Phillies 4, Nationals 3: The Phillies have won five of six. And yet another Phillies player was mad at Ryne Sandberg for how he was used in the game. Cole Hamels this time, who ended up with the no-decision after being yanked in the eighth. Sandberg’s hook was a bit quick — Hamels had only thrown 84 pitches — but it’s notable that this stuff is happening even with the Phillies winning a lot lately.

Report: Teams reluctant to gamble on Cliff Lee

Philadelphia Phillies starting pitcher Cliff Lee throws during the first inning of a baseball game against the Washington Nationals at Nationals Park Thursday, July 31, 2014, in Washington. (AP Photo/Alex Brandon)
AP Photo/Alex Brandon
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In Saturday’s column for the Boston Globe, Nick Cafardo suggests that free agent Cliff Lee is seeking a guaranteed major league deal between $6 and $8 million plus incentives. That is turning some otherwise interested teams away, as the lefty is still recovering from a torn flexor tendon in his left elbow. Lee hasn’t pitched since July 31, 2014.

Last month, Lee’s agent Darek Braunecker said the pitcher would need “a perfect fit” to pitch in 2016. He also noted that Lee has begun a full offseason throwing program.

In his most recent season, Lee compiled a 3.65 ERA with 72 strikeouts and 12 walks in 81 1/3 innings for the Phillies. The Phillies had signed him to a five-year, $120 million contract in December 2010 but declined a club option for the 2016 season, instead buying him out for $12.5 million.

Orioles reconsidering signing Yovani Gallardo

Yovani Gallardo
AP Photo/Tony Gutierrez
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In an article for MASN on Friday, Steve Melewski noted that the Orioles were reluctant to forfeit their first round draft pick (14th overall) in order to sign free agent starter Yovani Gallardo. The club is now reconsidering its stance and rechecking the right-handers medicals, MASN’s Roch Kubatko reports.

Gallardo, who turns 30 on February 27, posted a 3.42 ERA with 121 strikeouts and 68 walks over 184 1/3 innings for the Rangers last season. The Rangers had acquired him in a trade with the Brewers, sending Luis Sardinas, Corey Knebel, and minor leaguer Marcos Diplan to Milwaukee.

Gallardo has posted an ERA below 4.00 in six of his last seven seasons. He remains unsigned into February, however, because his strikeout rate has rapidly decreased with each year since 2012. Per FanGraphs, that rate was 23.7 percent in 2012, then went to 18.6 percent, 17.9 percent, and 15.3 percent progressively. Some of that may have to do with diminishing fastball velocity, as Gallardo’s 90.4 MPH average marked a career low among his eight full seasons with at least 100 innings pitched.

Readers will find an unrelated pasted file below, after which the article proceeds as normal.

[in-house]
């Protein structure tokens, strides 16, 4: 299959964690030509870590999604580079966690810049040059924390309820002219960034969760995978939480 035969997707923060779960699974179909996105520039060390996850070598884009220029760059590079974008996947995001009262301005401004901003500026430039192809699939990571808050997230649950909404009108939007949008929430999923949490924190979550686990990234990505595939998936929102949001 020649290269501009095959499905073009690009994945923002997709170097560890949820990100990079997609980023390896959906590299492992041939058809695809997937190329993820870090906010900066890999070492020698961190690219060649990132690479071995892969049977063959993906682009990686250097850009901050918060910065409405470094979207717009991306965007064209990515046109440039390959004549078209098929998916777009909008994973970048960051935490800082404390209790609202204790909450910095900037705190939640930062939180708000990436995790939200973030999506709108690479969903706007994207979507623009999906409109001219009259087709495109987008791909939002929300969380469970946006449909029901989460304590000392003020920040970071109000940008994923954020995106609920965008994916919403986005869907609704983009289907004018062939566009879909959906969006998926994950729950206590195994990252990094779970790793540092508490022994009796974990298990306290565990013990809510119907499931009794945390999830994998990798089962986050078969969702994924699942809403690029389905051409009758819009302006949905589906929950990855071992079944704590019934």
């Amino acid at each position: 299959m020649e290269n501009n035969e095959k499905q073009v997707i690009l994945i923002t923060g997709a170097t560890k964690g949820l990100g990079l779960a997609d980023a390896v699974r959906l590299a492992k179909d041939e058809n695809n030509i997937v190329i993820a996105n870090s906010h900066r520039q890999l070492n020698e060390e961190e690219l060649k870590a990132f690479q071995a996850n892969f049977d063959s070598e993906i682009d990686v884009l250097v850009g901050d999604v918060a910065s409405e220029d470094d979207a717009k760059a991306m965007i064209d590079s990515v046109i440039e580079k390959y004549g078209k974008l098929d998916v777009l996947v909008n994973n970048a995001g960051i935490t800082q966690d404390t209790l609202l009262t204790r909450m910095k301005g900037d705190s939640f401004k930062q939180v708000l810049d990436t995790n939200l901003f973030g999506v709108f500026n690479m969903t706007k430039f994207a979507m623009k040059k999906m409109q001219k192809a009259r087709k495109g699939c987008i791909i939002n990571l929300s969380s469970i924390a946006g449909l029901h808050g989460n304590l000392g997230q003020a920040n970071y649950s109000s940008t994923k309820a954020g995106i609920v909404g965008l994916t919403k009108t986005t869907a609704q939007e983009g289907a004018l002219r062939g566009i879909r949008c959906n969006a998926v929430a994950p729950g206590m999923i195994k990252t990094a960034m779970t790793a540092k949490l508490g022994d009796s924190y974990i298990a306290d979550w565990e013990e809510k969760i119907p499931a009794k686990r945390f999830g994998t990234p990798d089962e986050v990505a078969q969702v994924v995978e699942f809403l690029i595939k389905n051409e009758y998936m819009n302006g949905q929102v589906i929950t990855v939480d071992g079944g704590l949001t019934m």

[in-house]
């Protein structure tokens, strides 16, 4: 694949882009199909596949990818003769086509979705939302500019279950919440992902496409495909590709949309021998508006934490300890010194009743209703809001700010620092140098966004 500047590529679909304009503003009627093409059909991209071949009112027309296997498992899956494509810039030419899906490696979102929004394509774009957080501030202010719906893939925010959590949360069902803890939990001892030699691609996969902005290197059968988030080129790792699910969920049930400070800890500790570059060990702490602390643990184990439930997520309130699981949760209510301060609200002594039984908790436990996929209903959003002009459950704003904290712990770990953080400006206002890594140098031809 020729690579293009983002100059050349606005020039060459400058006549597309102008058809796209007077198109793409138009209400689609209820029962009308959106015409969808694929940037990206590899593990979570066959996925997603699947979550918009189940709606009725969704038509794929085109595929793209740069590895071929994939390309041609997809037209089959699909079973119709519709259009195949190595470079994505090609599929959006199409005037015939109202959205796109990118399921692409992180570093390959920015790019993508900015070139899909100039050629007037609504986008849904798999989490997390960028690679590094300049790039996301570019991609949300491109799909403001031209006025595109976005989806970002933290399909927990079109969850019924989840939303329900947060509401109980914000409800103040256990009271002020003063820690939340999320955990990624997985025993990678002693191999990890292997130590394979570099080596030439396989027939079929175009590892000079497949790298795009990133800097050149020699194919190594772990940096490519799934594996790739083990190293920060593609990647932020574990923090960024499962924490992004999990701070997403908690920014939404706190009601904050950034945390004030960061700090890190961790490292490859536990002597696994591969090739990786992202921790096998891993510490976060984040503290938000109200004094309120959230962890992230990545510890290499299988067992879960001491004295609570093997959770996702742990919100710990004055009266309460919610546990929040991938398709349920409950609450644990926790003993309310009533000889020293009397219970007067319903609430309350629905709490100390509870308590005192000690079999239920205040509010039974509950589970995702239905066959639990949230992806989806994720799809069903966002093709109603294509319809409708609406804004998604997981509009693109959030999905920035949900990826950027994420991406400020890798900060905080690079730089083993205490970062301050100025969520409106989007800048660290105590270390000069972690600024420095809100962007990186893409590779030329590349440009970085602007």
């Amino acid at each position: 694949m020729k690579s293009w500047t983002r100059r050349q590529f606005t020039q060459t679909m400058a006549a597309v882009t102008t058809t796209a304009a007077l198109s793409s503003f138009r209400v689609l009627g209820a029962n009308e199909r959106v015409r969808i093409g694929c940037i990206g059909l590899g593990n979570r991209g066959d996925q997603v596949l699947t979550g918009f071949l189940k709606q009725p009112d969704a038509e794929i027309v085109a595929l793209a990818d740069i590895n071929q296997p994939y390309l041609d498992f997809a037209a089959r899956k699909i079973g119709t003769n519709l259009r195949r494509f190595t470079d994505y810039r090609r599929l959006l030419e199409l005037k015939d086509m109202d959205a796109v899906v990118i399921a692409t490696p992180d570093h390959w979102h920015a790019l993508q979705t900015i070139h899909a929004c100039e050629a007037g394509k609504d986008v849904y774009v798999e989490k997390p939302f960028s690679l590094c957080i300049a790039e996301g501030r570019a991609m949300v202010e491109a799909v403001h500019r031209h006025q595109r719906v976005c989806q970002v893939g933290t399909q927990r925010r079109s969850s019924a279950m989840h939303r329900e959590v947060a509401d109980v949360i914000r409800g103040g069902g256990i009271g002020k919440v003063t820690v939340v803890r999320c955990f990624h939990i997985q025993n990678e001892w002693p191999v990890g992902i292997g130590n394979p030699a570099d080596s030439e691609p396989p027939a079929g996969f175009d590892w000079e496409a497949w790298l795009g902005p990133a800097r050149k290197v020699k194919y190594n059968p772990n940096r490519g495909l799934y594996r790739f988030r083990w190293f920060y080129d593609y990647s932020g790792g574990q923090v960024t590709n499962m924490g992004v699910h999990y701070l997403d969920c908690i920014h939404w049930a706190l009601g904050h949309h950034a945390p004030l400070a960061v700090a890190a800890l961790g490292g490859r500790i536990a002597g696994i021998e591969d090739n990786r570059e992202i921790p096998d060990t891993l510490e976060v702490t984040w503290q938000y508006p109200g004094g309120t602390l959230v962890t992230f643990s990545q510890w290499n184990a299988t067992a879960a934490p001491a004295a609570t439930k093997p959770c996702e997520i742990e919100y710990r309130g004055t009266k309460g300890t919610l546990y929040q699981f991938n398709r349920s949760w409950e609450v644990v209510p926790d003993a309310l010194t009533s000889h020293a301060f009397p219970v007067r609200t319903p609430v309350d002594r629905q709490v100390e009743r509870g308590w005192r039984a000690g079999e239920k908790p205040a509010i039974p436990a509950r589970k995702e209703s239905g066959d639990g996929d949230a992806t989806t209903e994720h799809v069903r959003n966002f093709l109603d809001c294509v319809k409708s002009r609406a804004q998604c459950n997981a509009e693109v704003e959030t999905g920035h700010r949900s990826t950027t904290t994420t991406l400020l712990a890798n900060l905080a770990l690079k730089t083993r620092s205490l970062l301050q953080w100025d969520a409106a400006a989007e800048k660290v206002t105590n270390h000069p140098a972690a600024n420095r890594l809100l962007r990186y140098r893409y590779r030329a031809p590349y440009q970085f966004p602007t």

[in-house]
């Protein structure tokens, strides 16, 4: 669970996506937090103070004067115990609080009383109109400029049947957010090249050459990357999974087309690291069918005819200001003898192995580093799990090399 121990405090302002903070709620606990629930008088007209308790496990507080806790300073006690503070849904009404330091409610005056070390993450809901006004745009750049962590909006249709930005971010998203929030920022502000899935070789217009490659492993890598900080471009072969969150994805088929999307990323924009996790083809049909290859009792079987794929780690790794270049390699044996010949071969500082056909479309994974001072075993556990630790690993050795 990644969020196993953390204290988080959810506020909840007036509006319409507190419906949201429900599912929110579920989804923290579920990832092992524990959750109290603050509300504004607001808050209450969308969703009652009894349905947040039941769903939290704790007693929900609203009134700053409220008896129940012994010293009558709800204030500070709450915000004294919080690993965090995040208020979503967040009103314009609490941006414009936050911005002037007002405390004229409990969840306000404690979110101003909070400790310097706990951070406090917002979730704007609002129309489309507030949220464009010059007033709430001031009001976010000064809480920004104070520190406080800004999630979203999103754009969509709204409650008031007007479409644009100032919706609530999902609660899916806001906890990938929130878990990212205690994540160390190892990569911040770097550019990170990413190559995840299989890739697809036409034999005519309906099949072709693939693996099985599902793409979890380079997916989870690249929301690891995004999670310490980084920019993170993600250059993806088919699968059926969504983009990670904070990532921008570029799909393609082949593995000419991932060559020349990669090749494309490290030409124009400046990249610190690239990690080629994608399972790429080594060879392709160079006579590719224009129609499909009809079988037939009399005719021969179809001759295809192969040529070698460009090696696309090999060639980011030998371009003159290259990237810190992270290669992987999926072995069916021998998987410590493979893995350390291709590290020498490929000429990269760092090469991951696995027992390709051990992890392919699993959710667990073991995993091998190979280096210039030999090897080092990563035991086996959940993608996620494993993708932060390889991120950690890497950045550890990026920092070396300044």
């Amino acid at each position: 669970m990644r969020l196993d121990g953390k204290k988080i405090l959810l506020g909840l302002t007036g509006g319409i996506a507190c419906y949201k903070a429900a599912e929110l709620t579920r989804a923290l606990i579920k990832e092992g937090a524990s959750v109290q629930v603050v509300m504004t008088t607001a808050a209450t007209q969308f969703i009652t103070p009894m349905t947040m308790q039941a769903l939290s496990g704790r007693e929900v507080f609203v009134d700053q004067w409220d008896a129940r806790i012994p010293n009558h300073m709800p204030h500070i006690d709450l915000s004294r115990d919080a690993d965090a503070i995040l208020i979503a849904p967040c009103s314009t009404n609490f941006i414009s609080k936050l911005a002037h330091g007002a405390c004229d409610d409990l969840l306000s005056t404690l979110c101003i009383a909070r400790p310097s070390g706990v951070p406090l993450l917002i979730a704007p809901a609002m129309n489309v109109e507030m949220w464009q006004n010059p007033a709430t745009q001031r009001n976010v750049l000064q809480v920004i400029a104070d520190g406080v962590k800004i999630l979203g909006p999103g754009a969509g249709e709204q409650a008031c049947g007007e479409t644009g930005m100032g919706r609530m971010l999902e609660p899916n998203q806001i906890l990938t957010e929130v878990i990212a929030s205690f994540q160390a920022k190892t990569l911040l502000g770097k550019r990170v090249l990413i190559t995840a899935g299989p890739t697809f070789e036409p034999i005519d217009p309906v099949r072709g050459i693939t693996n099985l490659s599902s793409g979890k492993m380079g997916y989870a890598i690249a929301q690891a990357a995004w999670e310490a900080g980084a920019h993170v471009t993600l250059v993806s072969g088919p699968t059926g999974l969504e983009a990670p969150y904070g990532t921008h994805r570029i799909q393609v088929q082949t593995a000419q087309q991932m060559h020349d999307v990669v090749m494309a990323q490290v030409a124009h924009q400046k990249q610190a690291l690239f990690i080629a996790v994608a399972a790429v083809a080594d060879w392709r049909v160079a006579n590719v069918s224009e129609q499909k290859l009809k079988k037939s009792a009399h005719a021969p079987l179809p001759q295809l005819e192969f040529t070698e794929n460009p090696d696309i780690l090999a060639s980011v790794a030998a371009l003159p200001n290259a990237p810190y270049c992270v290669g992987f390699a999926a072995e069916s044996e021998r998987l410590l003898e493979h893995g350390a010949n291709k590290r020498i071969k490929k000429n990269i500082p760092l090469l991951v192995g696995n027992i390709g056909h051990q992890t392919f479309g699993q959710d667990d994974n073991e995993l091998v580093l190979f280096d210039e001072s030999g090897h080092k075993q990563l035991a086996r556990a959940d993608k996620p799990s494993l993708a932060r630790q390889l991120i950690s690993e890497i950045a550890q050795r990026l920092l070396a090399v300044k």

The Orioles lost starter Wei-Yin Chen, who signed with the Marlins, and the back end of their rotation is highly speculative with Kevin Gausman, Mike Wright, Odrisamer Despaigne, and Tyler Wilson. Adding a veteran like Gallardo, even if he is apparently declining, may be stabilizing.

Freddy Garcia is calling it a career

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Elsa/Getty Images North America
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MLB.com’s Jesse Sanchez passes along word from the Dominican Republic that right-hander Freddy Garcia will hang up his cleats for good after Sunday’s Caribbean Series championship game.

Garcia will start that game for the Tigres de Aragua out of Venezuela. He’s taking on Mexico’s Venados de Mazatlan.

“Venezuelan fans are expecting something good from Freddy and so is everybody,” said Tigres de Aragua manager Eddie Perez, who also serves as the bullpen coach for the Atlanta Braves. “Knowing that it’s his last game is going to make it very special. We all hope he pitches a really good game so he can retire in a good way and bring the title for Venezuela. Everybody who is rooting for Venezuela expects him to do well.”

Garcia’s last major league game was in the 2013 postseason. The 39-year-0ld will finish with a 4.15 ERA, 1.30 WHIP, and 6.4 K/9 in 2,264 career regular-season innings. He had a 3.26 ERA in 11 playoff starts, winning a World Series title with the White Sox in 2005.

Video: 2016 will be a season to remember

Carlos+Correa+Houston+Astros+v+Arizona+Diamondbacks+Ctyu5RiU3SWl
Christian Petersen/Getty Images North America
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MLB.com put together this very cool video montage reviewing the 2015 season and setting us up for what should be a wild 2016. Young stars, veterans chasing milestones, unpredictable divisional races.

It’s so close to spring training. Let’s do this.